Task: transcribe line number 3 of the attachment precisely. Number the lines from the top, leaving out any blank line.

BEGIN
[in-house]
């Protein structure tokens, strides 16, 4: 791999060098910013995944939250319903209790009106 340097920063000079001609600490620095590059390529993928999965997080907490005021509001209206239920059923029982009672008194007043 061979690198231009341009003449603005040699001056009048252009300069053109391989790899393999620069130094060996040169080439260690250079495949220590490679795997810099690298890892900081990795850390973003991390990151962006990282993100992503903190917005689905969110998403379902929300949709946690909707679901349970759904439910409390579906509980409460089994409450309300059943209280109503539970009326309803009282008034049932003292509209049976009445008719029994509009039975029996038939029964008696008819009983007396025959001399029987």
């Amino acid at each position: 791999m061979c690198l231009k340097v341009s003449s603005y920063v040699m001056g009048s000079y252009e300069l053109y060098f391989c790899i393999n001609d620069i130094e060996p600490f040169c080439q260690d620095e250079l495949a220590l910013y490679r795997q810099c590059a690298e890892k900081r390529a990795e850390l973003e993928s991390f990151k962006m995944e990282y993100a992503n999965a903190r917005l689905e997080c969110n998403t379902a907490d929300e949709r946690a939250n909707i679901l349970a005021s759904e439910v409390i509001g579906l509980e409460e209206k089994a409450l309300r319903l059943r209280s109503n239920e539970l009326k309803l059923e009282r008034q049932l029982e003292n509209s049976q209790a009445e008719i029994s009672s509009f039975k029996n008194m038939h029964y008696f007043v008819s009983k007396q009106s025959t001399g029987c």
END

């Amino acid at each position: 791999m061979c690198l231009k340097v341009s003449s603005y920063v040699m001056g009048s000079y252009e300069l053109y060098f391989c790899i393999n001609d620069i130094e060996p600490f040169c080439q260690d620095e250079l495949a220590l910013y490679r795997q810099c590059a690298e890892k900081r390529a990795e850390l973003e993928s991390f990151k962006m995944e990282y993100a992503n999965a903190r917005l689905e997080c969110n998403t379902a907490d929300e949709r946690a939250n909707i679901l349970a005021s759904e439910v409390i509001g579906l509980e409460e209206k089994a409450l309300r319903l059943r209280s109503n239920e539970l009326k309803l059923e009282r008034q049932l029982e003292n509209s049976q209790a009445e008719i029994s009672s509009f039975k029996n008194m038939h029964y008696f007043v008819s009983k007396q009106s025959t001399g029987c």